In a study appearing in Rheumatology, participants 50 or older answered 2 questionnaires: one identifying pain location and severity and the other concerning sleep. In a follow up 3 years later, people with pain (compared to those without) more likely had worsened sleep. People with widespread pain (also compared to those without) were twice as likely to develop insomnia.
People in pain frequently alter their lives because of their pain. This study highlighted the fact that people in pain may reduce physical activity and social interactions, which may in turn limit outside exposure to the sun, which may alter circadian rhythms. Older people, even those in pain, should be physically and mentally active to avoid problems with insomnia now, and in the future.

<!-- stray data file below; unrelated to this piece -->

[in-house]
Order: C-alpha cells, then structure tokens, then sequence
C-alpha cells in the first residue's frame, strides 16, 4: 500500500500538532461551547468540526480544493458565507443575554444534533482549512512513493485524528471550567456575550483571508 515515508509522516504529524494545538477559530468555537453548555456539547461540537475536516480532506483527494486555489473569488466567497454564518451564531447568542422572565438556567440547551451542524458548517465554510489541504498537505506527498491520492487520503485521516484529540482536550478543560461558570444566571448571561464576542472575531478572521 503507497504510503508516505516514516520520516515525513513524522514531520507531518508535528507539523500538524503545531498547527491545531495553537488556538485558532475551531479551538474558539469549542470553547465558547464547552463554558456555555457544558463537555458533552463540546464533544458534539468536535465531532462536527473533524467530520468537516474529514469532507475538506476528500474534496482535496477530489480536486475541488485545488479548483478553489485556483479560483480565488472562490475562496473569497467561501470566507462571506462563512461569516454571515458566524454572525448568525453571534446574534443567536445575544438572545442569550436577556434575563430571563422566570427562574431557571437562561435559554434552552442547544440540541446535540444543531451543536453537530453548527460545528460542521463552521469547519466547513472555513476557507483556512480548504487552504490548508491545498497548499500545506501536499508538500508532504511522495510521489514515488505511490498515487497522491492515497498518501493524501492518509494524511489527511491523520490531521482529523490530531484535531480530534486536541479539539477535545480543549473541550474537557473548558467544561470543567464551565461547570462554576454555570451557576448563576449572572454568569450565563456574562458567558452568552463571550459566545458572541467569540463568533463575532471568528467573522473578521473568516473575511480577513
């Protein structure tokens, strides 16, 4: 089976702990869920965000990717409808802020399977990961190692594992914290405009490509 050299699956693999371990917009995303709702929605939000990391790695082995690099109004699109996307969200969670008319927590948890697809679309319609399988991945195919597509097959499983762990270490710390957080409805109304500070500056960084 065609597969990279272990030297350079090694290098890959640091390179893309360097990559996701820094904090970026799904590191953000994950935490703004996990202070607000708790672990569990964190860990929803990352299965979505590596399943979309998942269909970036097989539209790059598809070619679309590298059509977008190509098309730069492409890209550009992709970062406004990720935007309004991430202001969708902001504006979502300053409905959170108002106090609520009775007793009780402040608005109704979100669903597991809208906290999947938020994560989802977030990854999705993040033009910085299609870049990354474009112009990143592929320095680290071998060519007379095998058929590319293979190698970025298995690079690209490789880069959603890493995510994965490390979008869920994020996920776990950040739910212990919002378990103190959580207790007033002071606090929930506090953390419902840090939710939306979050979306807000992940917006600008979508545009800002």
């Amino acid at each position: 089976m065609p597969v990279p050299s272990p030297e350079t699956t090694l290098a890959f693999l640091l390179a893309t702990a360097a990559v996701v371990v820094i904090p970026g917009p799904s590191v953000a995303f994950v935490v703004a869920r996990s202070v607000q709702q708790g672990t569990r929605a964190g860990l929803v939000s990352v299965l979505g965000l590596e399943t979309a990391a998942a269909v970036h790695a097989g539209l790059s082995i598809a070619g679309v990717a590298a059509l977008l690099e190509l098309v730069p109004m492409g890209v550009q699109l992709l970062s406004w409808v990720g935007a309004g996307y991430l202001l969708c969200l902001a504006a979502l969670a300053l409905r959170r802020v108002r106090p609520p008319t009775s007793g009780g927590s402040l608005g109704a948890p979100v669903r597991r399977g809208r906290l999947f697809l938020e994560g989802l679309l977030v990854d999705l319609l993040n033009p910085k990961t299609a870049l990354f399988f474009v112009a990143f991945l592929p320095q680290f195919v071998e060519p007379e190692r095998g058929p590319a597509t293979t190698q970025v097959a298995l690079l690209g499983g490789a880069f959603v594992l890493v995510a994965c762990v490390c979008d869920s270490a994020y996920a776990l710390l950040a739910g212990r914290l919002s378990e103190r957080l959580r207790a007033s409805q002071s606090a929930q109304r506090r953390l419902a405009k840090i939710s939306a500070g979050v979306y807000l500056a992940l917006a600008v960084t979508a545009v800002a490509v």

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Posted on September 4, 2014